The day the Speaker set fire to Erskine May

Yesterday, and for the second time in two days, the Government lost a vote. Yet this defeat was was directly attributable to the decision by the Speaker to allow an amendment to be tabled and voted on, contrary to the existing ‘rule book’ of the Commons. This article looks at what the Speaker’s decision means for the Commons, what it means for Brexit, and what it means for the Speaker himself.

What does it mean for the Commons?

The Grieve amendment and the subsequent vote was about process – how the next five days of debate will happen, what the rules are for that debate, and what happens if the Government loses the meaningful vote next Tuesday.

As the Government had delayed the vote from before Christmas, a new Business Motion was needed. The Government tabled its motion, which was to be taken ‘forthwith’, and this is the word which the whole row hinges on. For non-procedural people, this means in Parliamentary terms that a motion must be put for a decision by the Commons ‘without debate or amendment’, and its usage is common practice.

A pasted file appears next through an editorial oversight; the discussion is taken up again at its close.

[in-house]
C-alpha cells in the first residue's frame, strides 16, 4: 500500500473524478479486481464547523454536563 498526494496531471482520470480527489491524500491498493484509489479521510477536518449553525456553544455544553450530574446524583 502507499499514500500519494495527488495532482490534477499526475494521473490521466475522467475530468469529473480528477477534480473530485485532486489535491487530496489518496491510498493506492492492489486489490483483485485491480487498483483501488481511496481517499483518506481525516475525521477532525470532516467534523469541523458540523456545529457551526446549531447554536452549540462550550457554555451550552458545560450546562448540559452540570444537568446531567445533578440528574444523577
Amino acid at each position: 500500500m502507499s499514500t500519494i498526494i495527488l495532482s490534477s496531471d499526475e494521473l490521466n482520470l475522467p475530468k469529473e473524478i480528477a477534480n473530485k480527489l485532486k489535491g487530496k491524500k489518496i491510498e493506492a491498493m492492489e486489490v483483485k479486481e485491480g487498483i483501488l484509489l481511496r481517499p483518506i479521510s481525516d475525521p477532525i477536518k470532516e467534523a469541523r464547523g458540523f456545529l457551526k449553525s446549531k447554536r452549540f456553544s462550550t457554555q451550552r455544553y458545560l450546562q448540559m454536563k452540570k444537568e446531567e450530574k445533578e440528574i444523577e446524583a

Erskine May, the authoritative work on parliamentary procedure, states that questions forthwith “must be put without any possibility of amendment.”

via Chris White: The day the Speaker set fire to Erskine May

This entry was posted in Articles, Features, Re-Blogs by OyiaBrown. Bookmark the permalink.

About OyiaBrown

Please send me, as a comment to this page, any old material you have for inclusion in The Daily Joke Alert - to help enable us all to have our fancy tickled regularly! Never mind the state it's in as I tidy everything up prior to publication. Don't let good material go to waste - and so much does. In the interests of the environment we should always try to re-cycle everything, especially jokes. You know that makes sense! You may find some historical stuff here, but this does not really matter as humor is fairly timeless.

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